Whether it's a last-minute birthday gift or groceries for tonight's dinner, you know that your Amazon order will be at your doorstep when you need it. How does Amazon pull that off? The answer involves a combination of advanced logistics, innovative technology, and dedicated associates.

Say the chilly weather prompted you to purchase a wool blanket from a home decor seller. Chances are, the blanket will come from a shop making use of Fulfilment by Amazon. Small business owners, once able to sell only locally, can now utilise Amazon’s marketplace and ship inventory to fulfilment centres, which handle the rest. As a result, home decor boutiques can reach customers like you all over the country. In fact, at least half the items sold on Amazon.co.uk come from entrepreneurs like this.

The following is a detailed look at how that blanket you ordered on Amazon.co.uk makes its way to you.

Filling the order: fulfilment centres

It all starts in Amazon's fulfilment centres, where products come in on lorries and travel inside on conveyor belts, beginning their journey to you. A surprisingly efficient process kicked into gear once you ordered your blanket. Stowed randomly with millions of other products—a method that ensures a wide variety of items lie close at hand—the product is whisked to an associate for picking via orange robotic drive units that move inventory around the centre.

After the blanket is picked, it moves along conveyors for packing. Along the way, a computer system scans and tracks progress, weighing the box once it's packed to ensure the order is correct. Once labelled, the box is sent to a waiting lorry based on shipping method, speed of delivery, and location.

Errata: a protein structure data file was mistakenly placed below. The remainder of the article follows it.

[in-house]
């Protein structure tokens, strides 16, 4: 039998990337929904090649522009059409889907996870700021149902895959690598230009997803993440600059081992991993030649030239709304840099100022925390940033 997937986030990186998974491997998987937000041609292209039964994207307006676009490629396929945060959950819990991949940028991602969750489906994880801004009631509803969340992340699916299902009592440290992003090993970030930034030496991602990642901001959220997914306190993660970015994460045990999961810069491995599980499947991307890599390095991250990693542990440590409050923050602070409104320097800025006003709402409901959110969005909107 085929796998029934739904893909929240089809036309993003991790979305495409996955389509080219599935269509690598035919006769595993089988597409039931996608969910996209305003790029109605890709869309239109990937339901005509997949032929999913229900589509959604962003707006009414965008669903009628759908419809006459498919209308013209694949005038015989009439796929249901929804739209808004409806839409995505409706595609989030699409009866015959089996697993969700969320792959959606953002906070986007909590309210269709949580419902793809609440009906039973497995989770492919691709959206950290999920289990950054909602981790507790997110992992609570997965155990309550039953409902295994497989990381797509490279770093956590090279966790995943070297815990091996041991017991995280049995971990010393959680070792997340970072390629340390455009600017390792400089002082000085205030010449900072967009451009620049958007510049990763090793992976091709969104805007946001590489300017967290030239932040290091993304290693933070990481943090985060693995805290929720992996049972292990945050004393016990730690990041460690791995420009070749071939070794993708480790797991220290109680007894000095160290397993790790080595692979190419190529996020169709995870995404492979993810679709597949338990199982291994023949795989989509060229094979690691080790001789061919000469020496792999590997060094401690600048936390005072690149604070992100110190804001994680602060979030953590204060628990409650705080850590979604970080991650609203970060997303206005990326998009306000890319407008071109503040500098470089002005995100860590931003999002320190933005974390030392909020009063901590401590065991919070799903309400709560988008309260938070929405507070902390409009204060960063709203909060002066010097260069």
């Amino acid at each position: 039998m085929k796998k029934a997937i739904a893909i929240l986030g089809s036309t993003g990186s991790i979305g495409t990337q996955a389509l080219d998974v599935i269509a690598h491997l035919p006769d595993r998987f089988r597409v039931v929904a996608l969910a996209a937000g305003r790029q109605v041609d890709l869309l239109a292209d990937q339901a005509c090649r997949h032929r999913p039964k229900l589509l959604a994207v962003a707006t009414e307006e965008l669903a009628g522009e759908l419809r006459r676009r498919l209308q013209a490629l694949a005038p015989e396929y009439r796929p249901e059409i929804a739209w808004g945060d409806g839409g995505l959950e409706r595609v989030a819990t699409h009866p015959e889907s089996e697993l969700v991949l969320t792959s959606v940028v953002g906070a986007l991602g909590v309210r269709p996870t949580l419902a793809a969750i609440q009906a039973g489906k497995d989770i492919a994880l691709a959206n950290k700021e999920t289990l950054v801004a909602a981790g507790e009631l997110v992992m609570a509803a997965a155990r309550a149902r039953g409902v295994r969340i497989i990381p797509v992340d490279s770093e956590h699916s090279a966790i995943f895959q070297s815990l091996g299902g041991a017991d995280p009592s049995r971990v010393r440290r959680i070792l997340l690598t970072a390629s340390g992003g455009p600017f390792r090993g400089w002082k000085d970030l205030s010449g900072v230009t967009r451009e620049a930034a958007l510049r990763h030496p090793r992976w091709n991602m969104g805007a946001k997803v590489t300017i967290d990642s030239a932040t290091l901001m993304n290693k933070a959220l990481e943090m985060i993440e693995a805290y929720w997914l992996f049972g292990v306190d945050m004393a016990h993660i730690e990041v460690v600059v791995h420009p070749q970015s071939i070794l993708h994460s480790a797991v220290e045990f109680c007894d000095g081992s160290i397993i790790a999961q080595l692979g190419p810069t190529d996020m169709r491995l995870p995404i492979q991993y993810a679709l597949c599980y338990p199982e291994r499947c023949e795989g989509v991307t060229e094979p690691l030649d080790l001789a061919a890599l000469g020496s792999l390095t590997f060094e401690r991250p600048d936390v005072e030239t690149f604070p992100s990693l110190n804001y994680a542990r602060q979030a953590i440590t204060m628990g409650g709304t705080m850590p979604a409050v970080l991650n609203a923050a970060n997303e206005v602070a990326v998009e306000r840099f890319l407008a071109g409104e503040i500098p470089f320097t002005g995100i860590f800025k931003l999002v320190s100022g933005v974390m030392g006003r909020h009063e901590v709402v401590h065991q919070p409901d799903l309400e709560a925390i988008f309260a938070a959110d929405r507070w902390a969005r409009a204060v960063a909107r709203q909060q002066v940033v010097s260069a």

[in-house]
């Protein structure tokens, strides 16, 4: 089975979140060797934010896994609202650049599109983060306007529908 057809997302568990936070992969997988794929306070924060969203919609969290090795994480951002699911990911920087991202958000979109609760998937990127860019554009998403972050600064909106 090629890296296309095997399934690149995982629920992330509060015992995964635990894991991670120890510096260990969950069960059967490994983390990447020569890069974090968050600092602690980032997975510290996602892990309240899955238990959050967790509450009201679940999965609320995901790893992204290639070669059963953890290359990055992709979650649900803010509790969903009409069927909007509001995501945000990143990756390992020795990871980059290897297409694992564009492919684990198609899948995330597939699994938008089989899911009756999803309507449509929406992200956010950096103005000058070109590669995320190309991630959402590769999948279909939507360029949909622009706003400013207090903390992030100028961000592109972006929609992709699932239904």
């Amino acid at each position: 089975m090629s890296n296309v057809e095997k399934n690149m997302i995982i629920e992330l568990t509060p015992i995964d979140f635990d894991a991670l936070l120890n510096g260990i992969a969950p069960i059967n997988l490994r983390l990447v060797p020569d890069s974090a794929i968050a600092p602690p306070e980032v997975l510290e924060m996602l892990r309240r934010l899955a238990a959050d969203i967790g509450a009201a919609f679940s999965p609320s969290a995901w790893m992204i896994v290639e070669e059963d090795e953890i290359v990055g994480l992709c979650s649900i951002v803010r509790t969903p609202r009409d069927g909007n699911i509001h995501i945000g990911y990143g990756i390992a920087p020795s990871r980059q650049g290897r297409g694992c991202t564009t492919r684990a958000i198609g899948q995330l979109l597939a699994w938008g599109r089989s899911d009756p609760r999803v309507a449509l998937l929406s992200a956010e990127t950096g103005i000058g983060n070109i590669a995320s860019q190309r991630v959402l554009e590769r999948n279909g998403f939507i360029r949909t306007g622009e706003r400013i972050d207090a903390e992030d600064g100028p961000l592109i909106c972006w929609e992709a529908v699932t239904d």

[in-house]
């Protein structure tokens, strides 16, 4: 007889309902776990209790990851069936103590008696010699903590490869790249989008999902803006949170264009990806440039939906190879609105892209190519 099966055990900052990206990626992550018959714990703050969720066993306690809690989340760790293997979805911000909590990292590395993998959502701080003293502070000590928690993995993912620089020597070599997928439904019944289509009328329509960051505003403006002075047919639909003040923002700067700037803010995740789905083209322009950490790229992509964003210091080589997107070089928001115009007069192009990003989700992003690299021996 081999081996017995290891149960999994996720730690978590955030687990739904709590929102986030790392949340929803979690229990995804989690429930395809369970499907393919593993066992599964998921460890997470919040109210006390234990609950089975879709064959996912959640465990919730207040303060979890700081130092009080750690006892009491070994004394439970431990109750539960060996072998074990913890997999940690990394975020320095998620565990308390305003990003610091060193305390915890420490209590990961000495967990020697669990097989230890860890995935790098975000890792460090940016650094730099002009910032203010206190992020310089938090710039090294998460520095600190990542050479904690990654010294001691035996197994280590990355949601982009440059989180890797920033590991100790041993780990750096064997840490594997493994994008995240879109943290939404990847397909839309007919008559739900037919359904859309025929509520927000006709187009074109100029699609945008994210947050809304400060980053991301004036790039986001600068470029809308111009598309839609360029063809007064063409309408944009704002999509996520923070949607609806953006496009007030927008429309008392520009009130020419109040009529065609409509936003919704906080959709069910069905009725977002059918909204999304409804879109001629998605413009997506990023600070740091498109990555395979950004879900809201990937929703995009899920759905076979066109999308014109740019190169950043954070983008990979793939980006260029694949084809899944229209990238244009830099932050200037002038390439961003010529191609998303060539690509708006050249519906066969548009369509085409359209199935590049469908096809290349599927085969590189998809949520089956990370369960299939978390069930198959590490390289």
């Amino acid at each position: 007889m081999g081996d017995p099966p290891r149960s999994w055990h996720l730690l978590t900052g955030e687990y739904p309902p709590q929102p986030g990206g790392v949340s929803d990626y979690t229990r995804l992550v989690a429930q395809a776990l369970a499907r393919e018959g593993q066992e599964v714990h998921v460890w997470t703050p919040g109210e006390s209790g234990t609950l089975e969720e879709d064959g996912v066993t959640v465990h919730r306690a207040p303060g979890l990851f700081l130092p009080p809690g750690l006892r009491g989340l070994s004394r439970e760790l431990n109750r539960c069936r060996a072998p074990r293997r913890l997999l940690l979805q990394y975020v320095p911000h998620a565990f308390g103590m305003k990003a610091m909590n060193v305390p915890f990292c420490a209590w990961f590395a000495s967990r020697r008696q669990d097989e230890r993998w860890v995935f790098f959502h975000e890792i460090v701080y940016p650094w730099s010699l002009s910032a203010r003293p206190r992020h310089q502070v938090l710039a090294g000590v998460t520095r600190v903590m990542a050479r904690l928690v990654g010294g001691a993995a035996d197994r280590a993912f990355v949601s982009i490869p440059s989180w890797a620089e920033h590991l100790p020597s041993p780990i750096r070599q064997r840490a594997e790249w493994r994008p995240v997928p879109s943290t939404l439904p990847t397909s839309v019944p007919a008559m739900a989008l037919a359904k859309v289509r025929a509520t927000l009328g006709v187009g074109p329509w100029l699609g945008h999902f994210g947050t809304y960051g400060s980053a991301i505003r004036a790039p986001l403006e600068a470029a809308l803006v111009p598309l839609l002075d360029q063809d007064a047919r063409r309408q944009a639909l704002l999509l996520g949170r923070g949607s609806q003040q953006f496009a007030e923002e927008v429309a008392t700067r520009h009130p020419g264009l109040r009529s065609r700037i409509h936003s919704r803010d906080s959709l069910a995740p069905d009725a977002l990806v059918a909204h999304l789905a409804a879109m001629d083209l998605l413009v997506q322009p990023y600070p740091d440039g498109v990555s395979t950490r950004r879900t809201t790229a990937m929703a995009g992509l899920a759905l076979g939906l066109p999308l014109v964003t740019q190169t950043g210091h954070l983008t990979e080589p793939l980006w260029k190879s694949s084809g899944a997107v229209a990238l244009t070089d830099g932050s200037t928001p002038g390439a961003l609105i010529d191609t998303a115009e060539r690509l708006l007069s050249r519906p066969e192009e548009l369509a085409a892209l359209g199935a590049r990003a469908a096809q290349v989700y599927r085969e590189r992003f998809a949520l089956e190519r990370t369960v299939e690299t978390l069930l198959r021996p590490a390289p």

Hitting the road: lorries

Amazon lorries, carrying more than 2,000 boxes at a time, bring orders from fulfilment centres to sortation centres, where packages are distributed by location and the required delivery speed. From here, they could be loaded onto a variety of transportation modes, from Amazon lorries and planes to carriers such as Hermes, DPD, and the Royal Mail.

Airborne: Amazon Prime Air planes

Charged with meeting Amazon's two-day delivery window for Prime members, Amazon Air planes take flight from over 20 airports around the country. Packages on these aircrafts are placed onto metal containers called Unit Load Devices, which can hold hundreds of boxes apiece in artfully slotted stacks. Each plane has the capacity to carry 30 or more containers—the equivalent of more than 10,000 Instant Pots. To see the loading process, check out how to pack a Prime plane.

Ground force: Amazon Delivery Service Partners

The volume of orders is so vast that Amazon is recruiting Delivery Service Partners to help get orders where they need to go. The partners hire and develop their own teams of drivers, operating with anywhere from 20 to 40 vans and 40 to 100 employees, while Amazon provides training, a comprehensive toolkit, and ongoing support. Amazon also uses independent contractors through Amazon Flex.

Flying toward the future

An array of sophisticated tools helps move your order quickly and efficiently, and the technologies behind them are constantly evolving. Amazon continues to explore new ways of getting products to customers, rolling out the next generation of robotics for fulfilment and developing unmanned aerial vehicles (also known as drones) that can fly packages right to your door.

Considering how quickly your orders are arriving with the systems Amazon has in place today, just imagine how quickly you'll be cosying up with that blanket in the future.